The 3 Fleet meteorologist estimated on the afternoon of 17 December that there was a weather disturbance 450 miles (720 km) east of the Fleet, too far out to be of immediate concern, and the worsening sea conditions were attributed to the brisk trade wind. Halsey ordered his fleet to steer northwest to an alternate refueling rendezvous that he though would take the fleet away from the disturbance. In fact, the "disturbance" was a small but powerful tropical cyclone that had rapidly intensified and was now just 120 miles (200 km) southeast of 3 Fleet.  As the weather continued to worsen, Halsey changed course two more times, but the final course took part of 3 Fleet directly into the storm's path. By 0400 on 18 December weather conditions were becoming alarming, but the barometer held steady, leading Halsey and his weather officer to believe that conditions were not that bad. At 1000 the barometer began rapidly falling, and the seas had become "mountainous" by 1130. The eye of the storm could now be seen on SG radar. At 1345 Halsey finally issued a typhoon warning.

The battleships and fleet carriers rode the storm out reasonably well, the latter losing no aircraft. The light carriers fared much worse, and many of their aircraft tore loose from their lashings and were washed overboard or crashed into each other and burst into flames. Monterey and Cowpens caught fire from burning aircraft, though the fires were quickly brought under control. A total of 146 aircraft were lost or had to be jettisoned. Light cruiser Miami was also damaged. However, it was the destroyers that suffered worst. A number of destroyer commanders had refrained from ballasting partially empty fuel tanks in anticipation of refueling, which reduced their ships' stability, and when the typhoon hit there was not enough time to ballast. Hull, which was at 70% fuel capacity and had not ballasted, was capsized by a 110 knot (126 mph) gust. Monaghan suffered a similar fate. Both were Farragut-class destroyers whose design was notoriously top heavy, but Fletcher-class destroyer Spence also capsized, in spite of its more stable design. Three other destroyers barely escaped the storm. The destroyer escorts, whose design had been criticized by the British for being too stable, fared better than the fleet destroyers. In addition to the three destroyers and nearly 800 sailors lost, seven other ships were seriously damaged. Nimitz described this as the largest uncompensated loss to the Navy since Savo Island.

A Court of Inquiry led by Hoover exonerated the commanders and crews of the lost ships, finding that the preponderance of fault lay with Halsey. Even so, its criticisms were muted. Halsey was responsible for "errors in judgement under stress of war operations and not ... offenses" (Melton 2007). Nimitz and King declined to take any further action against Halsey. However, as a result of the typhoon, Nimitz sent out detailed instructions for dealing with violent weather, the Americans hastened to establish more weather stations throughout the area, and weather reconnaissance flights became more frequent and regular. Three PCEs were converted to weather ships to operate in the breeding ground of the Philippine Sea.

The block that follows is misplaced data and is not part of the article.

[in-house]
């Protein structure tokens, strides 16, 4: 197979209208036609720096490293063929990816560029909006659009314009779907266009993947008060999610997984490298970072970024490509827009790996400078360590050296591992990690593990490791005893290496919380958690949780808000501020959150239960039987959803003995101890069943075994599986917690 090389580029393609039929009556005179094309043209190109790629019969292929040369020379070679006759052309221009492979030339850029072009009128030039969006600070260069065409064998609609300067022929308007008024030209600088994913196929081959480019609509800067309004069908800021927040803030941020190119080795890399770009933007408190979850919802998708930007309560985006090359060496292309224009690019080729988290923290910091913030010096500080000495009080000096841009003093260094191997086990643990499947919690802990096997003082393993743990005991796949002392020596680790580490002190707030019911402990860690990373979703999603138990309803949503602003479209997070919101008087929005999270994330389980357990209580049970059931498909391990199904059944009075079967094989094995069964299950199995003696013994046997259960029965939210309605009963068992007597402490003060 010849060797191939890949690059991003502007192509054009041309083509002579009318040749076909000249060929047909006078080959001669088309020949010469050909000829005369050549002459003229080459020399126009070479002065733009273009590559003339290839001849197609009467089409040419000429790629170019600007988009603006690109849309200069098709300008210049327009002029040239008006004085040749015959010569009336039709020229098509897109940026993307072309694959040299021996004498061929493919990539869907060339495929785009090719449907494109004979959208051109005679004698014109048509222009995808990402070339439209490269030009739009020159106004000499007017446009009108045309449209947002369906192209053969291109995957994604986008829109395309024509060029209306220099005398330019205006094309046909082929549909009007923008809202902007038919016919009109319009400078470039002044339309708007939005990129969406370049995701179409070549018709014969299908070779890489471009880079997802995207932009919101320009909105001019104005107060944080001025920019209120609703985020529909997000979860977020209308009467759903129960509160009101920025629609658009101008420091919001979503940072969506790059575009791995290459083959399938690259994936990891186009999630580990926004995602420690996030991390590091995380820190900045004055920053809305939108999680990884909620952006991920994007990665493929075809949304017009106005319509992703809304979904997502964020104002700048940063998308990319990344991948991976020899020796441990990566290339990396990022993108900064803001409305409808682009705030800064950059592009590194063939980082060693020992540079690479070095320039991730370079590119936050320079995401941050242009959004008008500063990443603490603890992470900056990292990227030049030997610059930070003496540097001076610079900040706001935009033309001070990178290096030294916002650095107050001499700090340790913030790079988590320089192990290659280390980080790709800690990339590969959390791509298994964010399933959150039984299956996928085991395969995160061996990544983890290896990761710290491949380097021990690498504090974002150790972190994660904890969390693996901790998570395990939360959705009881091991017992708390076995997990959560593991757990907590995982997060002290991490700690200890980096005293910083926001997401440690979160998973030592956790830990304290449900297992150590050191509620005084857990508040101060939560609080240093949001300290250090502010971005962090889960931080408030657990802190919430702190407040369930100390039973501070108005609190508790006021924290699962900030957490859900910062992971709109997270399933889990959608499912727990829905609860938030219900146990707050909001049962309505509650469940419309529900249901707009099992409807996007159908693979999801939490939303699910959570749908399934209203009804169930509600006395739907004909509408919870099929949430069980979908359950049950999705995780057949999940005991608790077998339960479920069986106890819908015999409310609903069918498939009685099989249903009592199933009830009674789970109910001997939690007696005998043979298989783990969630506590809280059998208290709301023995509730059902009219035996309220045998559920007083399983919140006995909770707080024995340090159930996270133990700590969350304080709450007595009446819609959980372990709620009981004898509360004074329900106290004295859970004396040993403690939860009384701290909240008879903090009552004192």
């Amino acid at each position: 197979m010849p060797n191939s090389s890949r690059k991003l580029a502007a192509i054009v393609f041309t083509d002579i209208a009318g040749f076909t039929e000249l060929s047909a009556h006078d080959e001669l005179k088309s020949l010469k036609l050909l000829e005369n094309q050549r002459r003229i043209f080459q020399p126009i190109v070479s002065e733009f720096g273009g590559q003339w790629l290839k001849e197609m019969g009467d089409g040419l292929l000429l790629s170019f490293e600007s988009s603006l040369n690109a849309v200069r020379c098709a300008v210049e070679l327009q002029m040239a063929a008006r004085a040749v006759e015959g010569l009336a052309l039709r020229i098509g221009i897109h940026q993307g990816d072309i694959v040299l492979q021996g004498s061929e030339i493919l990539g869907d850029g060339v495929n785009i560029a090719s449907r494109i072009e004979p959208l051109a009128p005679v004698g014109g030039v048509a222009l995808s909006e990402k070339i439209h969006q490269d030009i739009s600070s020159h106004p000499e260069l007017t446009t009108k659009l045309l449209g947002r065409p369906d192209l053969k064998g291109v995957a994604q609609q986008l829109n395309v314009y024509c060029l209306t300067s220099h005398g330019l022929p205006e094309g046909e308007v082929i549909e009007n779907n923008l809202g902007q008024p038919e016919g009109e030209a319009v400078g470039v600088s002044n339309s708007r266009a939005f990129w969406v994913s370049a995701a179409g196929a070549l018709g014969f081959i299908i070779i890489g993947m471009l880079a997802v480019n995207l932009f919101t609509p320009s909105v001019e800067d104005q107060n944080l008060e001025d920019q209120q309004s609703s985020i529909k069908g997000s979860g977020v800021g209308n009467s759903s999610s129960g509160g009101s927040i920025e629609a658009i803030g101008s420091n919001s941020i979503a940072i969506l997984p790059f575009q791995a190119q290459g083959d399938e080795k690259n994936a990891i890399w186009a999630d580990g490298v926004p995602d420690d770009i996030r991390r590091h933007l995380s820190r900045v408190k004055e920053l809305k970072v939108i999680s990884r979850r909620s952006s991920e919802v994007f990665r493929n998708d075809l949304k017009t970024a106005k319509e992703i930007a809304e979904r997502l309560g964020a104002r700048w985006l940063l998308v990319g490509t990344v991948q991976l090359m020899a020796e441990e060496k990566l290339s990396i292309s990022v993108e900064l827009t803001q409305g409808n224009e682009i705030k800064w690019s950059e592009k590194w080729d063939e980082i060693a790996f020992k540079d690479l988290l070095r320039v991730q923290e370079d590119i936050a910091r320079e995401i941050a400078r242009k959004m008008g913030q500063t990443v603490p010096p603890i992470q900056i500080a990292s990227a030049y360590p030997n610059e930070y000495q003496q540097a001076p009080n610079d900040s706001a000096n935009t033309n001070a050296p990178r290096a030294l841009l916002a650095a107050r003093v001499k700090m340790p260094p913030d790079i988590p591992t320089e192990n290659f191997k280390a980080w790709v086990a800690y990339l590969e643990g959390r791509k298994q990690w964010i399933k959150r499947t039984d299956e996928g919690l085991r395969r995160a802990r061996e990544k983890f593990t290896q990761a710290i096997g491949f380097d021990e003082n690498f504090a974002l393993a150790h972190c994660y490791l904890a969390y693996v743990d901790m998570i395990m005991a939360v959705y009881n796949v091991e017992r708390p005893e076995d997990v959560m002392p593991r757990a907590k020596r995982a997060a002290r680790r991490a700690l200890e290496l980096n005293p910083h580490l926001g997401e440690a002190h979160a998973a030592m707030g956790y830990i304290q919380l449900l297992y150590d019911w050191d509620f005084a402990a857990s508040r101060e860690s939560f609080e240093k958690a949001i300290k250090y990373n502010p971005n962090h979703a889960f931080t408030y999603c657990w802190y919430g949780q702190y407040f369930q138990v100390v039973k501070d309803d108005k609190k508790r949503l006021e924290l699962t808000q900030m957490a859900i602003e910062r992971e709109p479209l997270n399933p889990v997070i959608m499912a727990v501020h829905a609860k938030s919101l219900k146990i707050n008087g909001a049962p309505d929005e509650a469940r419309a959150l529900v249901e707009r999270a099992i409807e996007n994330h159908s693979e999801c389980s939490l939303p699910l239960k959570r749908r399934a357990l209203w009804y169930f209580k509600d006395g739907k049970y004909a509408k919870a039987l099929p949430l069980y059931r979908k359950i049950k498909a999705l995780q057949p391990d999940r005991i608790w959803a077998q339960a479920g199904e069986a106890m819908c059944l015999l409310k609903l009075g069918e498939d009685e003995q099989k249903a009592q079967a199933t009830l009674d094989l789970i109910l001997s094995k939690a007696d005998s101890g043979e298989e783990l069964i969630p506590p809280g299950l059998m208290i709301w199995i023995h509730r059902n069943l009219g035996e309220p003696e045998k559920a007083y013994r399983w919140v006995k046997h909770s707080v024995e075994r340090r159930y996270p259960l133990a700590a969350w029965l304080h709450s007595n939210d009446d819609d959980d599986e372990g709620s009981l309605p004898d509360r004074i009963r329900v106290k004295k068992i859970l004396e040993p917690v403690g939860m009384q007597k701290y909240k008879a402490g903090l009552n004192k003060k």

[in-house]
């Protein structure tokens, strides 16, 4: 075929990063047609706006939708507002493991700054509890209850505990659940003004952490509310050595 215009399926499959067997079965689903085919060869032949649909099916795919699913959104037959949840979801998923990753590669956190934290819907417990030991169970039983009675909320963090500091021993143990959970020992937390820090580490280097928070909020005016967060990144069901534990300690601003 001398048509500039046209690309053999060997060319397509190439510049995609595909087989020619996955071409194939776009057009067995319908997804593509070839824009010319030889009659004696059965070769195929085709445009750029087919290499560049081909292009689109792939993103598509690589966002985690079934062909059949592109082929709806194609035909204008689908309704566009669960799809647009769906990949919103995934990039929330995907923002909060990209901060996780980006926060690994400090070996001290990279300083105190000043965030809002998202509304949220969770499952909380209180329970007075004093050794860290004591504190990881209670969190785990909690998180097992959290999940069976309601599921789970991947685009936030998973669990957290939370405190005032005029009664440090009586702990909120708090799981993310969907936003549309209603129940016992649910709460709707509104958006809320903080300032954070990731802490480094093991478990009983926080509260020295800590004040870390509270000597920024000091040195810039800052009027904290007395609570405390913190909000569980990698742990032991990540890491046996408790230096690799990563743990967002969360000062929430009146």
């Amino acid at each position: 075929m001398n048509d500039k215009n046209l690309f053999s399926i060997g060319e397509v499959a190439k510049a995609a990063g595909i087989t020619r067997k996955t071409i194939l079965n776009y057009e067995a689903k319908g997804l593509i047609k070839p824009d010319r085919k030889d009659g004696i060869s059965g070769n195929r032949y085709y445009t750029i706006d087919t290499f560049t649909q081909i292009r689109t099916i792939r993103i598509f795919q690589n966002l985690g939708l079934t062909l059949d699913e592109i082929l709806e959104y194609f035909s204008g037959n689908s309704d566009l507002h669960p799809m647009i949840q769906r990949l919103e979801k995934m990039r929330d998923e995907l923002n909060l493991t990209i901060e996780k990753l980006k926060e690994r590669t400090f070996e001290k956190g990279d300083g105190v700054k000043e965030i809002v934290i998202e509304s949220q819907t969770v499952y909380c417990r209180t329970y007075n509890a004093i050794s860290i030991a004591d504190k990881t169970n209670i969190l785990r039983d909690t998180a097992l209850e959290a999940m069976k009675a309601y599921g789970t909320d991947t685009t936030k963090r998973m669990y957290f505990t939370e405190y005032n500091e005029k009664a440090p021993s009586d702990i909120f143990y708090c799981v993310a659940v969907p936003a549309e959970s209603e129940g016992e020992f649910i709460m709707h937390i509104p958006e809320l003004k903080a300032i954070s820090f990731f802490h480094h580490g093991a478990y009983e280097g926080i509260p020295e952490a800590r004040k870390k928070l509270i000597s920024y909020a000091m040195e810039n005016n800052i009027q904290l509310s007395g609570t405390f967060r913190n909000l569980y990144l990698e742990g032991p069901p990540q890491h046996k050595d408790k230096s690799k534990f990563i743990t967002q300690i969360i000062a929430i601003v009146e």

Halsey was unlucky. During the opening moves of the Okinawa campaign, Turner ordered an LST force to continue on to Okinawa in spite of a typhoon forecast. Unlike Halsey, Turner got away with it: The LSTs encountered no storm core and just managed  to make their operational schedule.

Photograph of Pittsburgh with
                bow torn away

U.S. Navy. Via Morison (1959).

Photograph of Attu with wrecked aircraft on
                  flight deck

U.S. Navy. Via Wikimedia Commons

Halsey tangled with a second typhoon on 5 June 1945. This storm formed around 1 June north of Palau and was being tracked on 4 June as Halsey refueled. The exact position of the storm remained uncertain until 2200 June 4 when Ancon got a radar bearing on its center. This gave the storm a speed of 26 knots (30 mph or 48 km/h) which Halsey simply refused to believe. As with the earlier storm, Halsey misjudged its course and sailed part of his fleet directly into the path of the storm. Pittsburgh had her bow torn off, but because the crew were at battle stations, there were no men in the forward berths and no loss of life. The bow remained afloat and was eventually towed to Guam. Two other cruisers, a destroyer, and four carriers suffered less serious damage, and six sailors and 76 aircraft were lost,

Halsey's second blunder into the path of a typhoon nearly ended his career. The Court of Inquiry recommended that "'serious consideration' be given to assigning Admirals Halsey and McCain 'to other duty'" (Morison 1959). Secretary of the Navy Forrestal wanted Halsey retired but relented after being persuaded that this would boost Japanese morale. However, McCain was transferred to a shore assignment.


Klein (2013)

Melton (2007)

Morison (1959)

Typhoons and Hurricanes: The Effects of Cyclonic Winds on Naval Operations (accessed 2008-1-11)